WATCH: Joplin wiped out, shocking aerial view of city smashed by killer tornado.


UPDATE: Tornadoes And Storms Kill At Least 13 More!

Storms that moved through the central U.S. late Tuesday and early Wednesday left at least 13 people dead in Oklahoma, Arkansas and Kansas. Oklahoma Medical Examiner's Office spokeswoman Cherokee Ballard on Wednesday said at least five people, including a young child, died in the Oklahoma City metropolitan area. She didn't have further details. At least three people died as the storms hit Franklin and Johnson counties in Arkansas, state Department of Emergency Management spokesman Tommy Jackson said. One person died after a tornado swept through the tiny western Arkansas community of Denning early Wednesday. Another person died in an area called Bethlehem, in Johnson County. A number of people were injured in Franklin and Johnson counties, though officials weren't sure exactly how many. A rural fire station in Franklin County was left without a roof as emergency workers rushed to the wounded. Downed trees and power lines tossed across roadways also slowed search-and-rescue crews' efforts. In Kansas, police said two people died when high winds threw a tree into their van around 6 p.m. near the town of St. John, about 100 miles west of Wichita. The highway was shut down because of storm damage. - The Wall Street Journal.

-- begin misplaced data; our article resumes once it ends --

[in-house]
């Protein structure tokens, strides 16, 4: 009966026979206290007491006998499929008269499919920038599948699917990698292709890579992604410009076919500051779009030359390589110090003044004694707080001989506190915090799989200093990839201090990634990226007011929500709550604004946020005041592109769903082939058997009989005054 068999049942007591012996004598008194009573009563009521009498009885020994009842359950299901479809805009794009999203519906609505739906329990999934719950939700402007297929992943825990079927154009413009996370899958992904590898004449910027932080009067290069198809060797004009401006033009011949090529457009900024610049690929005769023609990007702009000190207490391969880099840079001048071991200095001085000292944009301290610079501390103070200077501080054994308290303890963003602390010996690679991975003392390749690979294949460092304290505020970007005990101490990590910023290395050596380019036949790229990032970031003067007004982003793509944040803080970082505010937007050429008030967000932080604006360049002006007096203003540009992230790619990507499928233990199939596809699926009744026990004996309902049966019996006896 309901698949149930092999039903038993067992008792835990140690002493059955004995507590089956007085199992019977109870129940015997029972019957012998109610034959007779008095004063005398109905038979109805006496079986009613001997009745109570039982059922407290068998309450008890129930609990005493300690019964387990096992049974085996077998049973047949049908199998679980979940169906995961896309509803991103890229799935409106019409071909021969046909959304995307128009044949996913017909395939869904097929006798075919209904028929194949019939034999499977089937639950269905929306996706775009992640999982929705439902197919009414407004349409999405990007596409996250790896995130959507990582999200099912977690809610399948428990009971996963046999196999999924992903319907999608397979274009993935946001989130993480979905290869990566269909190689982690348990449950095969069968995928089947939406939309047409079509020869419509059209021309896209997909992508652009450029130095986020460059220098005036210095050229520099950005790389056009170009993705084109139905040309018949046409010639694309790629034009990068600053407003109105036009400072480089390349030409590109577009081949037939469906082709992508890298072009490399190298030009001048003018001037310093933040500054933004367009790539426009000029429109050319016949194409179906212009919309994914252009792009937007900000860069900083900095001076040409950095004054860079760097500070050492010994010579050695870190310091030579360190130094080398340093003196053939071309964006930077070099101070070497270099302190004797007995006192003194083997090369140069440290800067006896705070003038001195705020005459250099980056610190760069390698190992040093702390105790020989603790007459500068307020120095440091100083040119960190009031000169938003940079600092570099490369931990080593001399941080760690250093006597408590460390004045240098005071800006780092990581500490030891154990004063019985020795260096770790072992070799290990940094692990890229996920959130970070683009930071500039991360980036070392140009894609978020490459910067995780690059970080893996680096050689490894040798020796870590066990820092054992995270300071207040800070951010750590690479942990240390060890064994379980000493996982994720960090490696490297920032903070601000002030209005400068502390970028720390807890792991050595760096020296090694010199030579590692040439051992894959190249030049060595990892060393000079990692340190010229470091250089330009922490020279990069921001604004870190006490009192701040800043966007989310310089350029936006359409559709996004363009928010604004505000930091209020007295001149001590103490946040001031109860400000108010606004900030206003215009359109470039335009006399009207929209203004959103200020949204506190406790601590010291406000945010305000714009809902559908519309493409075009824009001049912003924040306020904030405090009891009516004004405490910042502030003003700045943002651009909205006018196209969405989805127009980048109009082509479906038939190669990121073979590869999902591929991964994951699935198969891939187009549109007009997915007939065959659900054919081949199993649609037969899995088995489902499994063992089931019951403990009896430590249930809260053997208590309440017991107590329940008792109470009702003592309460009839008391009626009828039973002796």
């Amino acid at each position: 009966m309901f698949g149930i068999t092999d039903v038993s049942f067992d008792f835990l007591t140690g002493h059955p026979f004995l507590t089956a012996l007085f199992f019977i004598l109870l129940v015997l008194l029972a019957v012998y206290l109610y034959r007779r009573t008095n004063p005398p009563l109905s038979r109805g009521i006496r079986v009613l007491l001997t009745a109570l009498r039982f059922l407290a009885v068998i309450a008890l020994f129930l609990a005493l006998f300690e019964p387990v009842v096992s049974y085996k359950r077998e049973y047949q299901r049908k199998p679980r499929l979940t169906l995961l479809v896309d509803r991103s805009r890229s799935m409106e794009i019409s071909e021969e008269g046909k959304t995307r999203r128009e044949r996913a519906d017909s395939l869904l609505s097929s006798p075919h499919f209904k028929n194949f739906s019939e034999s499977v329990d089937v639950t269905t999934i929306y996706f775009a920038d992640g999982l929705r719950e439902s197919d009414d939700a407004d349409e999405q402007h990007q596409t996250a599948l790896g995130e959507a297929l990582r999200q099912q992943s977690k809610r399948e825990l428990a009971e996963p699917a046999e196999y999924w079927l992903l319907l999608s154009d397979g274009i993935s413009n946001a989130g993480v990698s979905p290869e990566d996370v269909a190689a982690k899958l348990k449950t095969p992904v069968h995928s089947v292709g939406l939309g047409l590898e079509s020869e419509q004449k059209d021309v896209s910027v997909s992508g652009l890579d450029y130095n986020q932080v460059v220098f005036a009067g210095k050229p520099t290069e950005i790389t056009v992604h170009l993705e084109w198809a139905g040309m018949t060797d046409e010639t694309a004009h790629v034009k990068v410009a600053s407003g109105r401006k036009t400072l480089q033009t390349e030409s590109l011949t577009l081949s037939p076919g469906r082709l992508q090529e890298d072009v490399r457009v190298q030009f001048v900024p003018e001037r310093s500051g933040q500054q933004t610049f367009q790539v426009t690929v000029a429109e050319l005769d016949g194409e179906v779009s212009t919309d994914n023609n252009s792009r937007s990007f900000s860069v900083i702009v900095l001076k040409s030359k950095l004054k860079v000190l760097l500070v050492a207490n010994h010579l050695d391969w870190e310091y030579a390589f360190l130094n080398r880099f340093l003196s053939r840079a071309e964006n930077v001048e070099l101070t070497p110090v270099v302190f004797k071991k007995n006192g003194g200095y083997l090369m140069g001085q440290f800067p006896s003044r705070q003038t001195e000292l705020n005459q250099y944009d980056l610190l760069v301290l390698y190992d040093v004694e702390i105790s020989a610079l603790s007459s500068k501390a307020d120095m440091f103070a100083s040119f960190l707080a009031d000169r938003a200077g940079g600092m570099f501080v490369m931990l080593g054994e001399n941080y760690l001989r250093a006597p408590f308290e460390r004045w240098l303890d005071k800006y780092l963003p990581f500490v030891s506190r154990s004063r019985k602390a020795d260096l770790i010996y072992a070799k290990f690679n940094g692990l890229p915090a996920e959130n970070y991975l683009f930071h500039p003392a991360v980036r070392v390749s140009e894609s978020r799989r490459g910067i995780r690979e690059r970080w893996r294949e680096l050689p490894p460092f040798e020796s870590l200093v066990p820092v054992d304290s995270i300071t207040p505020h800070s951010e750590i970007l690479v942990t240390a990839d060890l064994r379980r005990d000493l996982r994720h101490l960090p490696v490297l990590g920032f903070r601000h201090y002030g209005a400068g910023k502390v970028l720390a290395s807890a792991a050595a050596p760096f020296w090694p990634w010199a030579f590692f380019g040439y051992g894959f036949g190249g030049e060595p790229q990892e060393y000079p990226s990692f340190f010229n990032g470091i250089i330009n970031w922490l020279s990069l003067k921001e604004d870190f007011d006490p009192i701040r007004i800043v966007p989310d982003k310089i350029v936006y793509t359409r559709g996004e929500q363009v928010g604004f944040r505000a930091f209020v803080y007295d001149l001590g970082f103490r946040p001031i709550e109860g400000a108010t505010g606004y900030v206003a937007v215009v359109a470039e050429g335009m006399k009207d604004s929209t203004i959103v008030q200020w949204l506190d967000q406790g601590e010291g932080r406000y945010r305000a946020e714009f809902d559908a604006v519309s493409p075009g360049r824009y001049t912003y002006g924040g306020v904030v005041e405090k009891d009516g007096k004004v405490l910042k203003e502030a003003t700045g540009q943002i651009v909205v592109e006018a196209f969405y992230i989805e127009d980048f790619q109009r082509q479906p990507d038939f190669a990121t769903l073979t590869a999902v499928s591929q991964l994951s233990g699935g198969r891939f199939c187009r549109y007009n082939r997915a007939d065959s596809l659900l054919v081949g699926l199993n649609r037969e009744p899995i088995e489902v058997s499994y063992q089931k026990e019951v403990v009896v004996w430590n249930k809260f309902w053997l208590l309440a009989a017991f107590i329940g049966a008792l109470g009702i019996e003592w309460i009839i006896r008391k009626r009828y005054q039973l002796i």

WATCH: Violent tornado raging in Oklahoma.


WATCH: Death toll mounting in Midwest United States.


WATCH:  Oklahoma tornadoes leave trail of damage and destruction.